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June 2011 Column - Political Games Must Not Delay Legislature’s Downsizing Efforts


OFFICE HIGHLIGHTS

Normally I discuss Erie County issues in this space.  But I would be remiss if I did not take this opportunity to share my thoughts regarding last month’s presidential primary.  After all, it is not every year that the attention...

Erie County Legislator Kevin Hardwick announces that Grand Island resident Raymond W. Pauley has been named the April 2016 Citizen of the Month in recognition of his service to the community through the Grand Island Fire Company and other...

Erie County Legislator Kevin Hardwick reminds residents that Erie County hosts two Hazardous Waste Drop Off Events each spring, with the first of 2016 scheduled for Saturday, May 7 at Erie Community College’s North Campus.

Erie County Legislator Kevin Hardwick announces that Whitehaven Road and Baseline Road on Grand Island will both be repaved this year. The Legislature unanimously approved more than $26 million in road work funding at today’s session,...

Some days the life of an Erie County Legislator can be routine and not all that exciting.  Thursday, April 7 was not one of those days.

oneilj - Posted on 08 June 2011

This week marks the official start of the “silly season,” as candidates for a variety of local offices begin circulating petitions to get on the ballot.  This is a very important aspect of any campaign, as New York State does not make it easy for anyone to gain ballot access.  I often joke with my political science students at Canisius College that the unofficial motto of the New York State Election Law is “amateurs need not apply.”  Indeed, there are plenty of examples of even veteran officeholders being tripped up by the state’s overly complex rules.  Petition signers, for instance, are required to list their city or town.  If they list Kenmore their signature will be invalidated.  This is because Kenmore is a village in the Town of Tonawanda.  If a candidate’s petitions contain too many of these technically flawed signatures they could be denied access to the ballot.  Would be public officials are used to dealing with these barriers to the ballot.  This year, though, candidates for the Erie County Legislature face an additional obstacle.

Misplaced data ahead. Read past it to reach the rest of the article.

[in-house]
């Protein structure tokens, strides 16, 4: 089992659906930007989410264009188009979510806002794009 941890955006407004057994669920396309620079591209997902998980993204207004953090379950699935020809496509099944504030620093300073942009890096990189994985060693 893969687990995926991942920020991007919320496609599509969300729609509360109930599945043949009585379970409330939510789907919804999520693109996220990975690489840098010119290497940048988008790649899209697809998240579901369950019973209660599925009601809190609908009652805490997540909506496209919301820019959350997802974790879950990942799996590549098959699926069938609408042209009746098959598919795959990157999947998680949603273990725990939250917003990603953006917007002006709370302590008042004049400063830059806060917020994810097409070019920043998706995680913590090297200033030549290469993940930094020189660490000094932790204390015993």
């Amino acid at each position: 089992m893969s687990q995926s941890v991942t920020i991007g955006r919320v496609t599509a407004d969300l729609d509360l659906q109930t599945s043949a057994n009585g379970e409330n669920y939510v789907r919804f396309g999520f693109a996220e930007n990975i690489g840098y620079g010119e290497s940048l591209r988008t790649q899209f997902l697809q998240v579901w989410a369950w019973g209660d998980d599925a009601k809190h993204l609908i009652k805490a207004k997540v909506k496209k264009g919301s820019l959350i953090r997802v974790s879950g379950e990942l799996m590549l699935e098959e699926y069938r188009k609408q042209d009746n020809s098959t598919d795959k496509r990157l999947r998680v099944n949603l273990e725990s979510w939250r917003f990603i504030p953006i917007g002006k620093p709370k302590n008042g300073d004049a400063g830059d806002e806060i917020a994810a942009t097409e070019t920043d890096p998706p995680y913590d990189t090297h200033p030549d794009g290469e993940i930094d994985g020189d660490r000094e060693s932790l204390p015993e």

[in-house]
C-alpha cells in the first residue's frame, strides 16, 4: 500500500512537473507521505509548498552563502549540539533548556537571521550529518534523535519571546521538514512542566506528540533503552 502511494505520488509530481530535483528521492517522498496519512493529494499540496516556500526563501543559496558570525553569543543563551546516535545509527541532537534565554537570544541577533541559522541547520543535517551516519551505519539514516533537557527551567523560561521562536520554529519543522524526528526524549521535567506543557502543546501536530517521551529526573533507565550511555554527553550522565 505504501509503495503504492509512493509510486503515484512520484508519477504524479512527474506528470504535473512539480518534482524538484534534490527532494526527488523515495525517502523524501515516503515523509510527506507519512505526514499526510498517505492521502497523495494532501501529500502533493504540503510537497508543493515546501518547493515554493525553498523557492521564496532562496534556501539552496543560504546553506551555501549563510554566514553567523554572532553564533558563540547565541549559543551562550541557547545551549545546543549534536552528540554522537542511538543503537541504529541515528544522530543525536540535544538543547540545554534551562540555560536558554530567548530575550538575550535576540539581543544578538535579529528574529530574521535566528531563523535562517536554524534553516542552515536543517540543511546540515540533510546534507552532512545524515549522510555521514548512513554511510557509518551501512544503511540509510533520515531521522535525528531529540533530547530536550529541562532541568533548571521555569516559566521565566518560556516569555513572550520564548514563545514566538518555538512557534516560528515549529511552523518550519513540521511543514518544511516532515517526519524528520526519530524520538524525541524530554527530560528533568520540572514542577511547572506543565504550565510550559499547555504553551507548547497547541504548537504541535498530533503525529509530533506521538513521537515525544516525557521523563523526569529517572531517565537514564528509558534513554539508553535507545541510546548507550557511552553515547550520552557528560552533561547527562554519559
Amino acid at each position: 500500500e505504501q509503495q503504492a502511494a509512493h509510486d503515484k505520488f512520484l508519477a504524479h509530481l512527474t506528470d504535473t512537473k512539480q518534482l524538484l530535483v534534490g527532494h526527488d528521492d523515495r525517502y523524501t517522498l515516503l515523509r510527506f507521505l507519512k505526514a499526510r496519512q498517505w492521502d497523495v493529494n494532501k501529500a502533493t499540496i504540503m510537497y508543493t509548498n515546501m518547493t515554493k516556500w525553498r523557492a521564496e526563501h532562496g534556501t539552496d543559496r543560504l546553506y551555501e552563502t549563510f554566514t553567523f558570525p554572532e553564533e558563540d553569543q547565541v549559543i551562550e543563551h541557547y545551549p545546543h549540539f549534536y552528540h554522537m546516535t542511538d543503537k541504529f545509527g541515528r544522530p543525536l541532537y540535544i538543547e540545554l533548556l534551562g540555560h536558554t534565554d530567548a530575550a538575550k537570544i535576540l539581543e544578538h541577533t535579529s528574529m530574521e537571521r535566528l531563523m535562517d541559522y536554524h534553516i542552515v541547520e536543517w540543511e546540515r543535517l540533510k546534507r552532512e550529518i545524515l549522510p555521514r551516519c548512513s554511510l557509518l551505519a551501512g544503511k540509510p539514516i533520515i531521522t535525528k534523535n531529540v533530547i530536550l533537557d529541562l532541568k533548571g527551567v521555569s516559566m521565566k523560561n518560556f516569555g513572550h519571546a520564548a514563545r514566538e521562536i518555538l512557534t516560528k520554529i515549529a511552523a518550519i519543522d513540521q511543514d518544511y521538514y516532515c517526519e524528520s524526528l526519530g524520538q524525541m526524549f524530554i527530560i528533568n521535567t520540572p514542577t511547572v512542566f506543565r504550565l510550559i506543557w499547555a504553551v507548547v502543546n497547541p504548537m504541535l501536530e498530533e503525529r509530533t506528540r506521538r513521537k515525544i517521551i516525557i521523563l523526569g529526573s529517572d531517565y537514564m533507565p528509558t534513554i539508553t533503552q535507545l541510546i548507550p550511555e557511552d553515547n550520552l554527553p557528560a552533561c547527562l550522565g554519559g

At the current time there are no petitions to be signed because there are no county legislative district boundaries within which to run.  Every 10 years we are required to redraw district lines to take into account population shifts as revealed by the release of new census numbers.  Even under the best of circumstances this process can be very messy and partisan politics often prevails.  This year, however, we have an additional complicating factor.  Last fall voters overwhelmingly approved a measure that I backed to downsize the legislature from 15 to 11 members.  So this November we will have 15 incumbents and only 11 seats.  It is like a game of musical chairs with four fewer chairs.  Even though a few members have indicated they will not be seeking reelection, the prospect remains of incumbents running against one another.  This fact has only served to further politicize an already political process.

 

Although there have been a number of plans forwarded, two seem to be the most likely.  Both would put the City of Tonawanda and Grand Island with a portion of the Town of Tonawanda in the district in which I would find myself.  One of the plans would also include a portion of Amherst.  A judge may end up drawing the lines if no agreement can be reached.  Some have suggested that a court might delay downsizing and order candidates to run in the current districts in a plan that would include weighted voting in the legislature for the next two years.  We cannot allow this to happen, as it would postpone downsizing and rob taxpayers of the quarter million dollars or so this measure will save once implemented.  When the Board of Elections tried to keep the downsizing measure off the ballot last year I went to court to insure that voters were given their say.  We must be prepared to go back to court, if necessary, to make sure that the will of the people prevails and downsizing is accomplished.

 

(Printed June 8, 2011 in the Ken-Ton Bee Newspaper)